United States District Court Judge David S. Doty compiled a 28-page court document Tuesday that was completely damning of the NFL's business practices while renegotiating its broadcast contracts, to the point where it looks like the NFL spent two years setting itself up with leverage in a lockout.
For starters, in May 2008, the NFL opted out of the final two years of the collective bargaining agreement, which was initially set to run through the 2012 season. After that, the NFL renegotiated its broadcast contracts with CBS, FOX and NBC, which were all set to expire after the 2011 season. At that time, DirecTV's contract ran through 2010, and ESPN's contract ran through 2013.
Through a series of negotiations, the NFL's deals with CBS, FOX and NBC were extended through 2013 and DirecTV was extended through 2014, and the NFL added work-stoppage provisions that caused the broadcast companies to pay the NFL during a potential lockout in 2011. ESPN's contract remained through 2013, but the NFL added a work-stoppage provision in exchange for other concessions, including a series of added Internet rights to its Monday Night Football broadcasts. The NFL also negotiated a new deal with Verizon Wireless to become the league's wireless partner, and Verizon had to agree to the same work-stoppage provisions.
In total, the NFL negotiated access to more than $4 billion in rights fees for 2011 if it locked out its players.
But check out the NFL's bargaining power. According to Doty's court document, "Initially, FOX expressed reluctance to pay rights fees during a work stoppage. The NFL considered opposition to the work-stoppage provision a 'deal breaker.'"
So, basically, the NFL would not grant FOX a television contract unless FOX was prepared to show blind faith that the NFL would work to negotiate a new CBA that would prevent a lockout. Clearly, FOX was skeptical of that faith.
The document also noted at least three networks expressed some degree of resistance to the work-stoppage provisions, but the networks all recognized the NFL had all the leverage it needed. After all, it's the NFL.
The court had no problem with the NFL's strategy to lock out its players because it recognized that was a bargaining chip in business strategy, but the court's issue was with the way the NFL renegotiated its broadcast contracts. In fact, the court deemed the NFL completely ignored the players' interests while negotiating these broadcast rights.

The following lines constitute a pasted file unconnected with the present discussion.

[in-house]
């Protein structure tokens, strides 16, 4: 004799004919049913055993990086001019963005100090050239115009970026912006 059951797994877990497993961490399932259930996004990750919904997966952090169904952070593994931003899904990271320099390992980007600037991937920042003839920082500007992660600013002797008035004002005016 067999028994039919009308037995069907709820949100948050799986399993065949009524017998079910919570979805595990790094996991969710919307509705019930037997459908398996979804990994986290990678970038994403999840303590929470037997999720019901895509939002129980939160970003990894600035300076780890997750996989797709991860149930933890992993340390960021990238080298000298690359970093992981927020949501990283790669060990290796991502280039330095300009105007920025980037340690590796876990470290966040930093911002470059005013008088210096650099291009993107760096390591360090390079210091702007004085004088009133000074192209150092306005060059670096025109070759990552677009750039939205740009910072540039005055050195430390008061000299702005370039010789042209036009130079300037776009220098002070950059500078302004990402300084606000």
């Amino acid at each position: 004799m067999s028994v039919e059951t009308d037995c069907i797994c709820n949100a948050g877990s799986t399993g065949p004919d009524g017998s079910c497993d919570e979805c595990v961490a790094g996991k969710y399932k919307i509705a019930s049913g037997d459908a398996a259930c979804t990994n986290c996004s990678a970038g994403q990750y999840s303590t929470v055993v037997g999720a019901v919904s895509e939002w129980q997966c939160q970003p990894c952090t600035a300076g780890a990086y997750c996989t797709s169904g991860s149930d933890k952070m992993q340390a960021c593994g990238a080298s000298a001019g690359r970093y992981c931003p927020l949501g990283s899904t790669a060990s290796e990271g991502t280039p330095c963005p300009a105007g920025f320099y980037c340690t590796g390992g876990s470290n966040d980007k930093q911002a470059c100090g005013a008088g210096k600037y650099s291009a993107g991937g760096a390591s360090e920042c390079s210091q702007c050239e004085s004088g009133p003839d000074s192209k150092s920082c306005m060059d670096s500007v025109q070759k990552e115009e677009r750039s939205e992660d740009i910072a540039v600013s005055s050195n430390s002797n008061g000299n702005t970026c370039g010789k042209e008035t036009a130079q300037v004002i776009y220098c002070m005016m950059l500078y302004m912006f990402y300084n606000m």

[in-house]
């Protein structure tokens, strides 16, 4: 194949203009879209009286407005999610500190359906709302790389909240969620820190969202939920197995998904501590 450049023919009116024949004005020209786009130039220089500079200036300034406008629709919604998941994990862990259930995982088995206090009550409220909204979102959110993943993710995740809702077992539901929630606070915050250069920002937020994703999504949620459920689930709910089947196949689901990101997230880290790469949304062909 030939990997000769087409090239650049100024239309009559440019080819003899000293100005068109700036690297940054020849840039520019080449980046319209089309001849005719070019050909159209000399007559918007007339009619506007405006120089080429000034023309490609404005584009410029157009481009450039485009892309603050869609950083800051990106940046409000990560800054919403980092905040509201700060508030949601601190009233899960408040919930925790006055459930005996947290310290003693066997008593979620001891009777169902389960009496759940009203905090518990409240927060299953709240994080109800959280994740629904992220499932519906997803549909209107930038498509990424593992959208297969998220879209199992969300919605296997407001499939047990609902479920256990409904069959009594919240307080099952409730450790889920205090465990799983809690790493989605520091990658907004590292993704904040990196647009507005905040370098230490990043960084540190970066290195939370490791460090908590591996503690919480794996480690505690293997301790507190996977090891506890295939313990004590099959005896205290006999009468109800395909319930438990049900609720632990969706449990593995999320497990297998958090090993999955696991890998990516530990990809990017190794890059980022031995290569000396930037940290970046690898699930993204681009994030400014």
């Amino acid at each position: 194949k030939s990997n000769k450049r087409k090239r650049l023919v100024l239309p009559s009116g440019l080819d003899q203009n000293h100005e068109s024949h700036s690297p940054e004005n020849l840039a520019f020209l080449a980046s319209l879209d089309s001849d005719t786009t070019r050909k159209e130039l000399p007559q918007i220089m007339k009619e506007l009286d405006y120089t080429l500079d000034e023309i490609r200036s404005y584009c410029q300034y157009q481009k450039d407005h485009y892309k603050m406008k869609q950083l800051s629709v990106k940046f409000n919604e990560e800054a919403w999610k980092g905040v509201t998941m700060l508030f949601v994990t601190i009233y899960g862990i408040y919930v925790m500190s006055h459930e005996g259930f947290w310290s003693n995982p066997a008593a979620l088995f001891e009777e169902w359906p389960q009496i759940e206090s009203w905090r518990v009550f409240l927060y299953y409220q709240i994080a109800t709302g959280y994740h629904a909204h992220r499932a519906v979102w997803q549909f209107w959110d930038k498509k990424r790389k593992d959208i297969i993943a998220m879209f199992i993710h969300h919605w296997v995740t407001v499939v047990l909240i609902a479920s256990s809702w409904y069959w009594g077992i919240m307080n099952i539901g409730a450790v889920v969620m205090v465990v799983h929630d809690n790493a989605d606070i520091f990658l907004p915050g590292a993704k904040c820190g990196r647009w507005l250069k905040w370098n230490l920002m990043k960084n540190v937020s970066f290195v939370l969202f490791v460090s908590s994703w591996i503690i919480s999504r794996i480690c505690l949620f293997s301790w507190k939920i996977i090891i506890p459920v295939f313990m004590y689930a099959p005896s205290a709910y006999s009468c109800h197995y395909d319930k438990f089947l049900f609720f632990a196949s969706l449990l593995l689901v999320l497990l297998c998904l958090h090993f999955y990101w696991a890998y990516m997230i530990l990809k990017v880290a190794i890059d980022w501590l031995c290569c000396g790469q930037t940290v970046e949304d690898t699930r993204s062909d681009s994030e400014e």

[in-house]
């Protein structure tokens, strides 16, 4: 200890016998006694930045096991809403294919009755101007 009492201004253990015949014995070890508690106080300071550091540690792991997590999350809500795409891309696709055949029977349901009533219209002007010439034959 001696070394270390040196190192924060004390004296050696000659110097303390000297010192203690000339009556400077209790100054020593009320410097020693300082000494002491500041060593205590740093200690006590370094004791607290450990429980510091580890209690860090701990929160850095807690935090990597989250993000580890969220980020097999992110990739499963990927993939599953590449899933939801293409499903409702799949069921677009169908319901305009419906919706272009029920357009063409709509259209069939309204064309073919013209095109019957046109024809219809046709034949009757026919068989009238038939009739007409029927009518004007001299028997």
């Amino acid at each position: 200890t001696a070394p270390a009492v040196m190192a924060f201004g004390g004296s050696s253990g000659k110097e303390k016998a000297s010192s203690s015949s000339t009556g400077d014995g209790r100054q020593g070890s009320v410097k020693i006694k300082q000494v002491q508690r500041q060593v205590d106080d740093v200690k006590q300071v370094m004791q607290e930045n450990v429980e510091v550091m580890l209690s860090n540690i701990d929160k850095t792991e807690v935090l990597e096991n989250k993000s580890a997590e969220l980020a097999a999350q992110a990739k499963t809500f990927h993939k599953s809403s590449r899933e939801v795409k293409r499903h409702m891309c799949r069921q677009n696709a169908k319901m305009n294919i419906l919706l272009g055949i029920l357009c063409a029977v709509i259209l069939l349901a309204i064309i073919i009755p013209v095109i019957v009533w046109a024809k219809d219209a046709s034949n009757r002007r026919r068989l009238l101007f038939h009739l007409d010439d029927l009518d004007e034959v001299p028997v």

The NFL is expected to negotiate broadcast contracts on behalf of both the NFL and the Players Association, but the court ruled the NFL did not act in the legal definition of "good faith" in its business practices. Once the NFL opted out of the CBA, it negotiated contract extensions that protected the NFL in the event of a lockout — to the tune of $4 billion — while it knew the players wouldn't see any money during a work stoppage.
In fact, Doty's court document claimed the NFL turned down more money in broadcasting contracts for the 2009 and 2010 seasons because it preferred to negotiate the work-stoppage provisions.
Think about that. The NFL turned down more money for two seasons for the sole purpose of setting itself up on a $4 billion cushion in a lockout. When breaking that down, there's almost no other way to look at it: The NFL has been setting itself up for a lockout for two years.
"The NFL made no effort to maximize total revenues in 2009-2010 in exchange for those rights," Doty wrote in the document.
Because Doty ruled against the NFL's business practices, the NFL lost its leverage against the players, which will likely prevent a long-term work stoppage.
Due to Doty's document, though, the damage has been done, as it explicitly showed the NFL's strategy to set itself up to make $4 billion during a 2011 lockout.